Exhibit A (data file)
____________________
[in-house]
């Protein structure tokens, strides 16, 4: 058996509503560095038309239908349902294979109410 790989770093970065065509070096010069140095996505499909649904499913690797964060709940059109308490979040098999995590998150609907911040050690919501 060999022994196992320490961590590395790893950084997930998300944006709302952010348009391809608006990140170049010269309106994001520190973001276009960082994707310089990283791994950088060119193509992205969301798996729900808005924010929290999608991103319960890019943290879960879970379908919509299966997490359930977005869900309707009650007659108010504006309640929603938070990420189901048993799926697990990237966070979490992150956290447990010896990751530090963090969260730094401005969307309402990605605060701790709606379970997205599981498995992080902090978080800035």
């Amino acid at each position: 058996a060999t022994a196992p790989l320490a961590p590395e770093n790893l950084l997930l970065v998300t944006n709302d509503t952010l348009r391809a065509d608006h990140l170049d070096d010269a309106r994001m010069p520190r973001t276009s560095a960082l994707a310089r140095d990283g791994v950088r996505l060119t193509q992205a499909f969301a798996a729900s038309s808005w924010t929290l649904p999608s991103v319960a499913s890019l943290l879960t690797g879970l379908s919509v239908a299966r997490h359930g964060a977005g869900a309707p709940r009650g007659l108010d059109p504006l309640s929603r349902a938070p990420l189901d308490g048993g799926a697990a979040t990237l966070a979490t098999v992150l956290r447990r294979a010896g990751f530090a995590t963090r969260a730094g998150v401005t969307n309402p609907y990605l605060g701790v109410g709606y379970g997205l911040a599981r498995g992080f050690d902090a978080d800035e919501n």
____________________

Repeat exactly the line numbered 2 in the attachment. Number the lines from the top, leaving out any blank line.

């Protein structure tokens, strides 16, 4: 058996509503560095038309239908349902294979109410 790989770093970065065509070096010069140095996505499909649904499913690797964060709940059109308490979040098999995590998150609907911040050690919501 060999022994196992320490961590590395790893950084997930998300944006709302952010348009391809608006990140170049010269309106994001520190973001276009960082994707310089990283791994950088060119193509992205969301798996729900808005924010929290999608991103319960890019943290879960879970379908919509299966997490359930977005869900309707009650007659108010504006309640929603938070990420189901048993799926697990990237966070979490992150956290447990010896990751530090963090969260730094401005969307309402990605605060701790709606379970997205599981498995992080902090978080800035």